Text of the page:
While severe food allergies are more common, venom from bees, wasps or other stinging insects can trigger equally dangerous reactions in susceptible children, he says. Camp staff can help kids avoid stings by making sure there aren’t any open soda cans or trash cans near play and activity areas.
Dealing With Diabetes
Type 1 diabetes – the type that requires insulin injections – poses a different medical challenge. While theirs is not a specialty camp, Hardin says, “we feel comfortable, given our ratio of nurses to campers, to have a couple of kids at a time on the campground with Type 1 diabetes.” One consideration is children’s ability to manage their diabetes independently, she says, although the camp will provide support in terms of diet or helping kids change their insulin pump sites.
Another consideration is whether a kid’s blood sugar is fairly stable or frequently shoots to extremes. “For campers that do have many highs or lows on a regular basis, that’s somebody that we do recommend go to a specialty camp, where they’ll get more hands-on management from the nursing staff,” Isaacson says.
Parents whose kids have chronic conditions requiring regular medication, like ADHD, should not put them on “drug holidays” while they’re at camp, according to the American Academy of Pediatrics. If a change is made in a child’s medication routine, the staff should be notified, the AAP advises.
During bad allergy seasons (like this one), parents of kids prone to seasonal allergy problems might want to talk to their doctors about putting them on medication before camp begins, Hardin says.
The Packing List
You’ve crammed shorts, T-shirts, tank tops, sneakers, a bathing suit and flip-flops into a duffel bag – but camp packing isn’t complete without health-friendly items such as water bottles, sunscreen and bug spray.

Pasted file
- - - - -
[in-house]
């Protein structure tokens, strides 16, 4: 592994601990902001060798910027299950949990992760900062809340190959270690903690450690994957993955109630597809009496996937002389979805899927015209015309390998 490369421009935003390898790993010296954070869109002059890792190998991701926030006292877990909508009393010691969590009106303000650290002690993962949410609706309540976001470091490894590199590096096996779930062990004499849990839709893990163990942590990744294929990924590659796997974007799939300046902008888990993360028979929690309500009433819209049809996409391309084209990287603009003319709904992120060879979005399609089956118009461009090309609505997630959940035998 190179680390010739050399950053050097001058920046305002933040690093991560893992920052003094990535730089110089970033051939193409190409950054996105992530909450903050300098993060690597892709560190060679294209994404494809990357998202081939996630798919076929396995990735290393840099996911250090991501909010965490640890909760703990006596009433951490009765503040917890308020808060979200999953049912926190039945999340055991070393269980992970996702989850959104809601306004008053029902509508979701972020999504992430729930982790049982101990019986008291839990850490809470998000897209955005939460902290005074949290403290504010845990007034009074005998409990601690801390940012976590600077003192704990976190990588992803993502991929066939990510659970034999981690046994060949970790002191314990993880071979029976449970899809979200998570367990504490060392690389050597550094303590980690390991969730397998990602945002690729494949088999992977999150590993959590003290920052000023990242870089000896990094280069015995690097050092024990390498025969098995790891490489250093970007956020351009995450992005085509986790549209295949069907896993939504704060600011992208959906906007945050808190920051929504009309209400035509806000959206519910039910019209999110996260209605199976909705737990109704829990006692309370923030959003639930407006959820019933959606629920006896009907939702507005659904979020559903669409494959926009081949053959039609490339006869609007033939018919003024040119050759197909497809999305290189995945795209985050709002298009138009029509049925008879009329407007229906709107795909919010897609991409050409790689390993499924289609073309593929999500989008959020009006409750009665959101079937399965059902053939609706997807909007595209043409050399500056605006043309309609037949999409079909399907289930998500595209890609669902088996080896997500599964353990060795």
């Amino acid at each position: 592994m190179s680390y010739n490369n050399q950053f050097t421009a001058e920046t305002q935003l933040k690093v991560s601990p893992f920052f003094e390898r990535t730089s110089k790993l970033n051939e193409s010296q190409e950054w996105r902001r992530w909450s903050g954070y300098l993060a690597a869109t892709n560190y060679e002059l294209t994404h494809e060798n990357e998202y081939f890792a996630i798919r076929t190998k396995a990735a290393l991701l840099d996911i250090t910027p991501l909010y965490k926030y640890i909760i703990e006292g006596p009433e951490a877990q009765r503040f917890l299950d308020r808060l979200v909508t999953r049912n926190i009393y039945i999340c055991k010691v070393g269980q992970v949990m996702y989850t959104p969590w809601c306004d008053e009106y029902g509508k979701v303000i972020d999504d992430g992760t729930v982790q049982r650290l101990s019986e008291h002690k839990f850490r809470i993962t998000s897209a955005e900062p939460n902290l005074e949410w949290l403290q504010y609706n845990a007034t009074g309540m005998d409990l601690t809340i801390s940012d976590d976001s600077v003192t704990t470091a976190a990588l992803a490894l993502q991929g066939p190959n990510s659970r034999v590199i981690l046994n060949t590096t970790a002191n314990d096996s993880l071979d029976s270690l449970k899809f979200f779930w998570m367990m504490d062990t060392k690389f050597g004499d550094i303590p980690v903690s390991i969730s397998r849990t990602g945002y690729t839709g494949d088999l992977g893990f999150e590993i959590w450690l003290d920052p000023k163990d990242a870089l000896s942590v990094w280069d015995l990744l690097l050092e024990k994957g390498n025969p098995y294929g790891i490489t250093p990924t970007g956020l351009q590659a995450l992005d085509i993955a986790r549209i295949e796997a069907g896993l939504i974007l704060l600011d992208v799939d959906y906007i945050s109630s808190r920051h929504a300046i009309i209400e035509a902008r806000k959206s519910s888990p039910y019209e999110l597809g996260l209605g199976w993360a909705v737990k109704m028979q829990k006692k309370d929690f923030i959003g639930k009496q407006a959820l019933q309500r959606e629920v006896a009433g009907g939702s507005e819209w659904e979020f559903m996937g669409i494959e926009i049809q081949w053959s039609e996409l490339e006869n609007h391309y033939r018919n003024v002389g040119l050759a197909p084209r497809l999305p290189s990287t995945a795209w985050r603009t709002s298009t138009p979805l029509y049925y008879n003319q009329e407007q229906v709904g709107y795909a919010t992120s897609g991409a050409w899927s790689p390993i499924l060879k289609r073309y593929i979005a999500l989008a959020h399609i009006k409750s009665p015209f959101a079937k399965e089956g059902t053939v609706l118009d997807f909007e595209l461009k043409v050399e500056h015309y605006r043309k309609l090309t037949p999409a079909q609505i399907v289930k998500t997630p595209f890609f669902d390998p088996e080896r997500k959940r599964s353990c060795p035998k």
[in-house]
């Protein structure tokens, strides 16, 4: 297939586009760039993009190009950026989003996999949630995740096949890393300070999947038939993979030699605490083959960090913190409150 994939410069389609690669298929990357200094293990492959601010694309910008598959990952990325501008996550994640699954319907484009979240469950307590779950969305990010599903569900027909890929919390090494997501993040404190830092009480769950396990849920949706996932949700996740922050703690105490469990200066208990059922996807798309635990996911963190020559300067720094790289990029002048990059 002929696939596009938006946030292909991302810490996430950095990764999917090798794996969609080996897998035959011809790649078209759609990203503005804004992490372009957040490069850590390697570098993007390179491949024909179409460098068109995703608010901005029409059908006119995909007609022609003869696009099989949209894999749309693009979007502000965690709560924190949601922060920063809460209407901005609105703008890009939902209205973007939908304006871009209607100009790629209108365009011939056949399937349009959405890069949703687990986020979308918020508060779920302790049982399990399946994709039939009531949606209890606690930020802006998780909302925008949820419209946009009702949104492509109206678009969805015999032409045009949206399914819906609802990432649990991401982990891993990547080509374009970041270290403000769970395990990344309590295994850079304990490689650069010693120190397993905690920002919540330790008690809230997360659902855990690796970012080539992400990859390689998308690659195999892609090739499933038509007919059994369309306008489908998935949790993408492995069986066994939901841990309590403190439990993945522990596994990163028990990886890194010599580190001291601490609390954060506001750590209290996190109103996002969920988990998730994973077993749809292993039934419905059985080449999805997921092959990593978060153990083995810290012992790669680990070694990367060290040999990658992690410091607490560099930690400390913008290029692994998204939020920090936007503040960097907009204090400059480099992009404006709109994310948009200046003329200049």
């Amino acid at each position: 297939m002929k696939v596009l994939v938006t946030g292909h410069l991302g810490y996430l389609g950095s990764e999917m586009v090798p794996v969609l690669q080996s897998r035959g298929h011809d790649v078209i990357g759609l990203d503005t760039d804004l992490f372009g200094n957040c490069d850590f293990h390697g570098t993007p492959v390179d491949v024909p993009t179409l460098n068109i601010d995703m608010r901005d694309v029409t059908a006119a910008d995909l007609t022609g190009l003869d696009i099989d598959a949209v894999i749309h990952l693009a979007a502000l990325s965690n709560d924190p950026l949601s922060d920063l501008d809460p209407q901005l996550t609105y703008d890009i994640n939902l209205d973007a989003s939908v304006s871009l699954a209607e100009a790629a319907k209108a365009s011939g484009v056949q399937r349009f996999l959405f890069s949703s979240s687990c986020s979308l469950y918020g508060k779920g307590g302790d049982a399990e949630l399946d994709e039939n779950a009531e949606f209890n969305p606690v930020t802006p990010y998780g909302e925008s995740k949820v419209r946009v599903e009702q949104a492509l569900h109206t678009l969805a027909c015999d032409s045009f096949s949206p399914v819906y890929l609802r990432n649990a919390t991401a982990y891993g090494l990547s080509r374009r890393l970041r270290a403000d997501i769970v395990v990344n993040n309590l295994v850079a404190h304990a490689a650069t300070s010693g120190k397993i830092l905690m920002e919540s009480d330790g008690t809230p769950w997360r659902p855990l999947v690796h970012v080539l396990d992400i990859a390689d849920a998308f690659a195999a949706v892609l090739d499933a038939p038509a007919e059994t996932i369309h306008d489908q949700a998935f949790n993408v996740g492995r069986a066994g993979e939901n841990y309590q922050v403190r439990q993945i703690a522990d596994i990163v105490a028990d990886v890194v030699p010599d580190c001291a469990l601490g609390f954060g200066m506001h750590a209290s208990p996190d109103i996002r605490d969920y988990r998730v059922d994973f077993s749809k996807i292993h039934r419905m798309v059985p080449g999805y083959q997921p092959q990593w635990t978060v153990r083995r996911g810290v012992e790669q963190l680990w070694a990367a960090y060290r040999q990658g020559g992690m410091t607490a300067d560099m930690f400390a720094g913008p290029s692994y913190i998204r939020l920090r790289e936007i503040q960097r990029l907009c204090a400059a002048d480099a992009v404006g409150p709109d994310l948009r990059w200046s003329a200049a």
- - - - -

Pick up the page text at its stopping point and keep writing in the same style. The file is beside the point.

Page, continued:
Packing may also include medical supplies for your child. With Type 1 diabetes, for example, you’d want to add items such as a glucometer, testing strips, insulin pump supplies like extra batteries and sugary snacks to manage blood-sugar lows.
For kids with severe allergies, two epinephrine auto-injectors, a backpack in which to carry them, anaphylaxis awareness materials to share with camp staff and allergy-friendly snacks are recommended in the Get Schooled in Anaphylaxis camp packing list from Anaphylaxis101.com.
Arriving and Leaving Healthy
Within an hour of arriving at camp, all campers receive a wellness check, which includes getting their heads checked for lice and their temperature taken, Isaacson says. Parents can help kids start off on the right foot by not sending them to camp while they’re sick, she adds.
To prevent outbreaks of infectious diseases, hand sanitizer is available throughout camp, she says, and kids use it before meals, arts and crafts, and other activities. Cabins are disinfected daily with Lysol and bathrooms with bleach.
The health center stays busy, Isaacson says: “We see a lot of kids because they’re so active, and they’re outside all the time. We certainly encourage lots of water – we have water stations, we have Gatorade stations. But kids dry up; they get dehydrated pretty quickly.”
Parents with any questions or concerns about their child’s health shouldn’t hesitate to call the camp’s health center or director at any time, Hardin says.